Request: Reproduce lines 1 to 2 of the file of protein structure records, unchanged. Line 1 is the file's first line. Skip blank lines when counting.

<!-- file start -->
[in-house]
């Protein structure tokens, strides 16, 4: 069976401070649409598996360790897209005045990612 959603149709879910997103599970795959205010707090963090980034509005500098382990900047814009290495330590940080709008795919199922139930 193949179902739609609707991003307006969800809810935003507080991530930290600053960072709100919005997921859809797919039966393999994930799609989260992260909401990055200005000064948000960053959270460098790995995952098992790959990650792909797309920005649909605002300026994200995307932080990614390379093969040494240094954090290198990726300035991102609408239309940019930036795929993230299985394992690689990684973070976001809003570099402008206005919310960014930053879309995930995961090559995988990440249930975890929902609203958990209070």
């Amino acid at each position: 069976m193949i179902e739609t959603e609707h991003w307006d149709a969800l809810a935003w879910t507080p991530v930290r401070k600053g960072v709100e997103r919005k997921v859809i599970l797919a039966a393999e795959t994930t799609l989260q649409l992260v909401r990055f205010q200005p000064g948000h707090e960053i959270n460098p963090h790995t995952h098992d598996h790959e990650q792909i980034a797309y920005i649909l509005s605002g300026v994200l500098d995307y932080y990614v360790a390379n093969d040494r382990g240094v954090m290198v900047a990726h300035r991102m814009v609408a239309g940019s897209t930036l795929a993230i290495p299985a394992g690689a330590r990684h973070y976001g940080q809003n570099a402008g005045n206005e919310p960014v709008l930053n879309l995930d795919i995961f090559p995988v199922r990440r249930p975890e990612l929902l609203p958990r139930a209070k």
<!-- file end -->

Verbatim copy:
[in-house]
């Protein structure tokens, strides 16, 4: 069976401070649409598996360790897209005045990612 959603149709879910997103599970795959205010707090963090980034509005500098382990900047814009290495330590940080709008795919199922139930 193949179902739609609707991003307006969800809810935003507080991530930290600053960072709100919005997921859809797919039966393999994930799609989260992260909401990055200005000064948000960053959270460098790995995952098992790959990650792909797309920005649909605002300026994200995307932080990614390379093969040494240094954090290198990726300035991102609408239309940019930036795929993230299985394992690689990684973070976001809003570099402008206005919310960014930053879309995930995961090559995988990440249930975890929902609203958990209070």